40 Money Habits Every Black Woman Over 40 Needs
These savvy steps that save money, slash debt and protect your assets take as little as 5, 10 or 15 minutes.
- Use a savings app to round up purchases and funnel that “change” into a savings or micro-investing account.
- Create a financial vision board. Spend 10 minutes weekly pinning inspiring digital images that reflect your savings goals (new car, home, retirement, etc.).
- Schedule 10-minute “money buddy” talks. Swap savings ideas weekly with a friend or relative as an accountability partner.
- Review your restaurant and delivery costs. Most of us spend more than we think. Spend 10 minutes monthly to target savings.
- Cancel unwanted subscriptions. Many service, content and retail providers bill us monthly. Take 10 minutes each month to review them, including sneaky auto-renewal payments.
- Shop your closet. Spend 15 minutes creating new outfits and purging unused garments. You’ll see what you have — and avoid buying duplicates!
- Prune your budget. Each month, pick one item to trim or eliminate.
- Mark your calendar for Dec. 1 to give unused items to charity. Donations made by year-end can give you a nice tax deduction.
- Comparison shop utilities. For the best deal on cable TV, internet or other services, take 15 minutes once a year to call competitors and explore savings.
- Set up alerts to avoid overdraft fees, plus keep daily tabs on your spending and cash balances. Download your bank or credit union’s app to start.
- Track supermarket sales cycles. Shelf-stable items tend to go on sale every six weeks. Take five minutes each trip to update your price journal, and you’ll know when to stock up.
- Pay yourself first. Request the human resources (HR) form needed to have automatic savings deposits deducted each pay period.
- Set up overdraft protection. Learn your options for avoiding fees.
- Max out your 401(k) to shrink your tax bill and grow your money faster. Inquire with HR. The update takes about five minutes.
- Pick out a financial book. Here’s a list of empowering reads. Reserve one on your library’s app or website.
- Repeat to yourself, “I only buy what I need,” when tempted to pay for extras or impulse purchases.
- Open your mail without fail. Even if you can’t pay the bill, knowledge is power. Know the interest rate, payoff date, loan status (active, in deferment or forbearance) and contact information for all your loans.
- Decrease debt anxiety. Schedule 15 minutes a week to journal thoughts, feelings and debt-reduction goals.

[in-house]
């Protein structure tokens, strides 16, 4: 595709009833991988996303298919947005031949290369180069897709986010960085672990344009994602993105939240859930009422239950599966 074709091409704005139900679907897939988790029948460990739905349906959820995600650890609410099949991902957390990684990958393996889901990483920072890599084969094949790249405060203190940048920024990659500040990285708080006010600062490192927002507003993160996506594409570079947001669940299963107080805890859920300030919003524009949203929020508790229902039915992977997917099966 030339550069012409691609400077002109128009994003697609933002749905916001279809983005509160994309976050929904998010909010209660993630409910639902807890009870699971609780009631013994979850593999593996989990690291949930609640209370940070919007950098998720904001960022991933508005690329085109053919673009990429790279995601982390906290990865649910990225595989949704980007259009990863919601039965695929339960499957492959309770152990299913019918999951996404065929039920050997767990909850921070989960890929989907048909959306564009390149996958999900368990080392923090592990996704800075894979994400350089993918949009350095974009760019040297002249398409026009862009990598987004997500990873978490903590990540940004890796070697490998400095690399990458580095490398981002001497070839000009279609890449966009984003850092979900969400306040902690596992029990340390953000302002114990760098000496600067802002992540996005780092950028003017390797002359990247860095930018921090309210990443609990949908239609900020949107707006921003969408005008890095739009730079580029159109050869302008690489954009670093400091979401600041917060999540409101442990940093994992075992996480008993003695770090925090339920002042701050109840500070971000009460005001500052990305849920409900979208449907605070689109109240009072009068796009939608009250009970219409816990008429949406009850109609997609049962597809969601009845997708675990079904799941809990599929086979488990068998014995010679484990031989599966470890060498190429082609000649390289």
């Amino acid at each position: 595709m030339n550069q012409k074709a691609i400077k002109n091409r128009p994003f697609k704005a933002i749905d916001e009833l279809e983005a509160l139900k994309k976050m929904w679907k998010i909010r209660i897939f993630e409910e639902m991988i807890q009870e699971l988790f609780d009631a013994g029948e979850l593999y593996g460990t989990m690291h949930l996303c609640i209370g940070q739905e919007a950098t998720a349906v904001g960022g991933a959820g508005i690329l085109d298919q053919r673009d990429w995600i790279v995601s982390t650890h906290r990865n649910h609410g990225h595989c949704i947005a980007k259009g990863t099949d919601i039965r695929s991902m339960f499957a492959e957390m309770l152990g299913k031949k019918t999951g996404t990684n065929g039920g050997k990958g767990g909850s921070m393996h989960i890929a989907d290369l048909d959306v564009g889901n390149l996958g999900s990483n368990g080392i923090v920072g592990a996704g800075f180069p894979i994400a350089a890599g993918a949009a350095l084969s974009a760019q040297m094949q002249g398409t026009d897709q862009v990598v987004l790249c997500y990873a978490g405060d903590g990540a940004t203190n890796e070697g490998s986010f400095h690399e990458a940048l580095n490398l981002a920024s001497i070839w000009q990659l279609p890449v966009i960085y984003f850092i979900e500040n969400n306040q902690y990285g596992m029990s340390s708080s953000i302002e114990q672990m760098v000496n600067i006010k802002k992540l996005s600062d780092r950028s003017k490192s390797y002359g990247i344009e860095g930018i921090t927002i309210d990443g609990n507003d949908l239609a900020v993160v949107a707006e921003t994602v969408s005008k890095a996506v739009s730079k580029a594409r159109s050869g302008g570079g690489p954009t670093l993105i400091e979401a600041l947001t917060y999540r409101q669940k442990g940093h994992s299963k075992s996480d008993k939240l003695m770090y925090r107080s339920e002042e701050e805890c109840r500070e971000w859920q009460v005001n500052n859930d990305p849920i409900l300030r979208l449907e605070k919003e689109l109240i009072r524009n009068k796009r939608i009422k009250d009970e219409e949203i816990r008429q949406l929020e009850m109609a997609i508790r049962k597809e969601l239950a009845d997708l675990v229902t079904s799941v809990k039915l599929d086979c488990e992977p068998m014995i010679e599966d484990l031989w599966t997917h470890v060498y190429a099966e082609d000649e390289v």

- Review credit card statements. Every month, spend 10 minutes to make sure you’re not billed for phantom charges, erroneous amounts or things you meant to cancel.
- Opt-in for special perks. Many rewards credit cards rotate spending bonuses or cash-back deals. Do a five-minute online check for the newest offers around the first of each month.
- Calculate your debt-to-income ratio. It’s a good gauge of your financial health, so take 10 minutes to calculate it monthly.
- Add an extra amount to the minimum monthly payment on your debts.
- Set a reminder each Nov. 1, before you make holiday charges, to ask your credit card companies for lower interest rates.
- Circle these dates to dump debt faster. In certain months, you take home five weekly paychecks instead of four. That’s a boon when paying down balances. For the rest of 2021, that will be in October and December. Find dates through 2029 (plus information for biweekly earners) here.
- Transfer high-rate balances to another card with a zero percent APR. Learn how.
- Stop the clock on dated debt. Your state bars lenders from suing for collection past a statute of limitations — if you know what simple steps to take. Take five minutes to get the facts here.
- Make a purchase with those little-used cards in the back of your wallet to avoid getting cut off by issuers. Set an annual reminder.
- Avoid the temptation. Safely store away credit cards on any day you want to avoid what researchers suggest is a craving to spend.
- Walk away from an item or leave it in your online shopping cart for 15 minutes before going through with an unplanned purchase.
- Tap your app. Spend two minutes each morning checking account balances and financial progress. Take another minute to review your vision board.
- Guard against identity theft. Annualcreditreport.com is the government-mandated website for weekly, free credit reports from Equifax, Experian and TransUnion. Checking one takes five minutes.
- Destroy sensitive documents. Once a month, take 10 minutes to shred discards containing bank account information or your personal data.
- Add to your emergency fund. Pick a realistic amount, then take five minutes to set up a balance transfer.
- Change your banking passwords. It’s risky to use one password for years or for multiple accounts. Spend 15 minutes changing yours annually.
- Take 10 minutes to update beneficiaries on your 401(k), IRA and life insurance policies. Do this yearly to ensure your assets go to the people you want when you die.
- Pause before hanging up and take a minute to ask that relative or friend for a referral to a reputable life insurance agent. Adequate coverage protects your family.
- Create a will using a lawyer, standard templates or an online will-preparation site. Meantime, learn 10-minute money moves to take if you don’t have a will.
- Check if you’re eligible for property tax reductions offered in your state. Take five minutes to learn how AARP can help.
- Volunteer. In the book Rich Habits, author Thomas Corley found that 72 percent of self-made millionaires volunteer at least five hours per month. Helping others offers connections and boosts skills. Discover volunteer opportunities with AARP.
- Get a money or business mentor who has accomplished what you’d like to achieve. Try micromentor.org to access a network of volunteers in all fields.